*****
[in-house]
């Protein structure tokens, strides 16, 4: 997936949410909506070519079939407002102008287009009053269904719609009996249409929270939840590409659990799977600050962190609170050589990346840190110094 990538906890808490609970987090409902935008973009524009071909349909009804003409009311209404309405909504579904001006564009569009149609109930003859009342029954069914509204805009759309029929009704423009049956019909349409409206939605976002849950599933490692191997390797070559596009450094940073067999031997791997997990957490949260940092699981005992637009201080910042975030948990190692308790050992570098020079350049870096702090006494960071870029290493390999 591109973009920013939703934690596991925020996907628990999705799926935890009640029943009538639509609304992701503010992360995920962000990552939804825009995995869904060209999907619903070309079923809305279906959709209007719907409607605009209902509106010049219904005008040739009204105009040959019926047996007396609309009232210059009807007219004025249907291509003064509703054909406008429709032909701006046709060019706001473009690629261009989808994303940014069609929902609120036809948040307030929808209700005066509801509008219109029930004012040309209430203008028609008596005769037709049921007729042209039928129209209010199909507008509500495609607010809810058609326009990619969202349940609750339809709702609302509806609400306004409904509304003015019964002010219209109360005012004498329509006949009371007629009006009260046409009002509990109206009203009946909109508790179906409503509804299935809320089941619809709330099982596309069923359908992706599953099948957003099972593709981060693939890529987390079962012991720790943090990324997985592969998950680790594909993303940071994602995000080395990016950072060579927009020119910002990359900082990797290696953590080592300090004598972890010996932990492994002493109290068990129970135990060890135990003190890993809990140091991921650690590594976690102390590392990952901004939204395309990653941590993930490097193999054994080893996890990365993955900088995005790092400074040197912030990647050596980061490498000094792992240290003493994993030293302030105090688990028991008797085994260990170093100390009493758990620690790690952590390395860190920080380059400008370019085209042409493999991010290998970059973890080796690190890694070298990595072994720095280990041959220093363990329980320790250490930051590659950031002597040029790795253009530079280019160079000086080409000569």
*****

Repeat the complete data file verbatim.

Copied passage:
[in-house]
């Protein structure tokens, strides 16, 4: 997936949410909506070519079939407002102008287009009053269904719609009996249409929270939840590409659990799977600050962190609170050589990346840190110094 990538906890808490609970987090409902935008973009524009071909349909009804003409009311209404309405909504579904001006564009569009149609109930003859009342029954069914509204805009759309029929009704423009049956019909349409409206939605976002849950599933490692191997390797070559596009450094940073067999031997791997997990957490949260940092699981005992637009201080910042975030948990190692308790050992570098020079350049870096702090006494960071870029290493390999 591109973009920013939703934690596991925020996907628990999705799926935890009640029943009538639509609304992701503010992360995920962000990552939804825009995995869904060209999907619903070309079923809305279906959709209007719907409607605009209902509106010049219904005008040739009204105009040959019926047996007396609309009232210059009807007219004025249907291509003064509703054909406008429709032909701006046709060019706001473009690629261009989808994303940014069609929902609120036809948040307030929808209700005066509801509008219109029930004012040309209430203008028609008596005769037709049921007729042209039928129209209010199909507008509500495609607010809810058609326009990619969202349940609750339809709702609302509806609400306004409904509304003015019964002010219209109360005012004498329509006949009371007629009006009260046409009002509990109206009203009946909109508790179906409503509804299935809320089941619809709330099982596309069923359908992706599953099948957003099972593709981060693939890529987390079962012991720790943090990324997985592969998950680790594909993303940071994602995000080395990016950072060579927009020119910002990359900082990797290696953590080592300090004598972890010996932990492994002493109290068990129970135990060890135990003190890993809990140091991921650690590594976690102390590392990952901004939204395309990653941590993930490097193999054994080893996890990365993955900088995005790092400074040197912030990647050596980061490498000094792992240290003493994993030293302030105090688990028991008797085994260990170093100390009493758990620690790690952590390395860190920080380059400008370019085209042409493999991010290998970059973890080796690190890694070298990595072994720095280990041959220093363990329980320790250490930051590659950031002597040029790795253009530079280019160079000086080409000569």